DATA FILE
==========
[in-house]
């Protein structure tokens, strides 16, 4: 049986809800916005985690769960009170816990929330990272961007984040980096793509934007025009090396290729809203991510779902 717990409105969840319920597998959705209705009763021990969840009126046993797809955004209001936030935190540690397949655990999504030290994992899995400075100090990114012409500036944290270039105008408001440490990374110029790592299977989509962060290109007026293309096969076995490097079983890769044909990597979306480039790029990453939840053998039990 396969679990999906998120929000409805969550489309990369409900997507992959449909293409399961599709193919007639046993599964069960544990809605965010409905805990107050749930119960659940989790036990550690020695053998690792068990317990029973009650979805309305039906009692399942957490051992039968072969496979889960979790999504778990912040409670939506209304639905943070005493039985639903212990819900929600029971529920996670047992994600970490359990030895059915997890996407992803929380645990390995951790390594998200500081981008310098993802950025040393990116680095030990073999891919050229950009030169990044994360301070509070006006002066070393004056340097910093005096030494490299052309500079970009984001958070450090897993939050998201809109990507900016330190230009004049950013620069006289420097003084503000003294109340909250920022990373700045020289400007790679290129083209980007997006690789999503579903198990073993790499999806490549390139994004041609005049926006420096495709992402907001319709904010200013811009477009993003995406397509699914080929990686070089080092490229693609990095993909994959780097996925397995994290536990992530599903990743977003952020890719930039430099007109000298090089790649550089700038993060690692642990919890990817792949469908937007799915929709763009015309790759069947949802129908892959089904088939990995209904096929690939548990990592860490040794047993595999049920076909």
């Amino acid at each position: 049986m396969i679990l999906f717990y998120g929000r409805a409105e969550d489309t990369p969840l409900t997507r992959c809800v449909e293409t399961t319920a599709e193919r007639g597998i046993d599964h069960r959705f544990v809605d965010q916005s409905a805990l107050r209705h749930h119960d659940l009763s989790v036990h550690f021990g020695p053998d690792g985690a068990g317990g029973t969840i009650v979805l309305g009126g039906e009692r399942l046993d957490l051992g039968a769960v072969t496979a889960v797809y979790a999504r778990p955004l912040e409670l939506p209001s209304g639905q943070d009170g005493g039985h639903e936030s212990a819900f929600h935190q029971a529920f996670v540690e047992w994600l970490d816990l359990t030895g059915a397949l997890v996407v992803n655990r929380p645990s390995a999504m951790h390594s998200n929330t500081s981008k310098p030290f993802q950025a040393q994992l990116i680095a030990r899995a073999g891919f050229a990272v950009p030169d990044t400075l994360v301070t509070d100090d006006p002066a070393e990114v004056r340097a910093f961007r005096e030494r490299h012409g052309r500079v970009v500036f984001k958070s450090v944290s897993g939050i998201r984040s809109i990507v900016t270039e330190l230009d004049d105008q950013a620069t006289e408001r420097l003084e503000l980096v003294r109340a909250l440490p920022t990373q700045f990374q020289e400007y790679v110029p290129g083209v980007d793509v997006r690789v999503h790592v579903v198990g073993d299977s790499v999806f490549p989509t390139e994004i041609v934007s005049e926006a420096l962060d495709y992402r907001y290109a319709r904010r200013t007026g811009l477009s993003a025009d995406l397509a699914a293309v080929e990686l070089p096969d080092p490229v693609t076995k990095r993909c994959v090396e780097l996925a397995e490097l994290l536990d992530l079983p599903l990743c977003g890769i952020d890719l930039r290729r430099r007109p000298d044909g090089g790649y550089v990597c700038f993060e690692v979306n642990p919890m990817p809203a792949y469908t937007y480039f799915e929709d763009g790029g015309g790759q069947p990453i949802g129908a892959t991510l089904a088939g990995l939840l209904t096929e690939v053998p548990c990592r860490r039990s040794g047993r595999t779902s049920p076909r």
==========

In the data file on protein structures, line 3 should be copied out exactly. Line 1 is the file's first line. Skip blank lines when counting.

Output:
């Amino acid at each position: 049986m396969i679990l999906f717990y998120g929000r409805a409105e969550d489309t990369p969840l409900t997507r992959c809800v449909e293409t399961t319920a599709e193919r007639g597998i046993d599964h069960r959705f544990v809605d965010q916005s409905a805990l107050r209705h749930h119960d659940l009763s989790v036990h550690f021990g020695p053998d690792g985690a068990g317990g029973t969840i009650v979805l309305g009126g039906e009692r399942l046993d957490l051992g039968a769960v072969t496979a889960v797809y979790a999504r778990p955004l912040e409670l939506p209001s209304g639905q943070d009170g005493g039985h639903e936030s212990a819900f929600h935190q029971a529920f996670v540690e047992w994600l970490d816990l359990t030895g059915a397949l997890v996407v992803n655990r929380p645990s390995a999504m951790h390594s998200n929330t500081s981008k310098p030290f993802q950025a040393q994992l990116i680095a030990r899995a073999g891919f050229a990272v950009p030169d990044t400075l994360v301070t509070d100090d006006p002066a070393e990114v004056r340097a910093f961007r005096e030494r490299h012409g052309r500079v970009v500036f984001k958070s450090v944290s897993g939050i998201r984040s809109i990507v900016t270039e330190l230009d004049d105008q950013a620069t006289e408001r420097l003084e503000l980096v003294r109340a909250l440490p920022t990373q700045f990374q020289e400007y790679v110029p290129g083209v980007d793509v997006r690789v999503h790592v579903v198990g073993d299977s790499v999806f490549p989509t390139e994004i041609v934007s005049e926006a420096l962060d495709y992402r907001y290109a319709r904010r200013t007026g811009l477009s993003a025009d995406l397509a699914a293309v080929e990686l070089p096969d080092p490229v693609t076995k990095r993909c994959v090396e780097l996925a397995e490097l994290l536990d992530l079983p599903l990743c977003g890769i952020d890719l930039r290729r430099r007109p000298d044909g090089g790649y550089v990597c700038f993060e690692v979306n642990p919890m990817p809203a792949y469908t937007y480039f799915e929709d763009g790029g015309g790759q069947p990453i949802g129908a892959t991510l089904a088939g990995l939840l209904t096929e690939v053998p548990c990592r860490r039990s040794g047993r595999t779902s049920p076909r």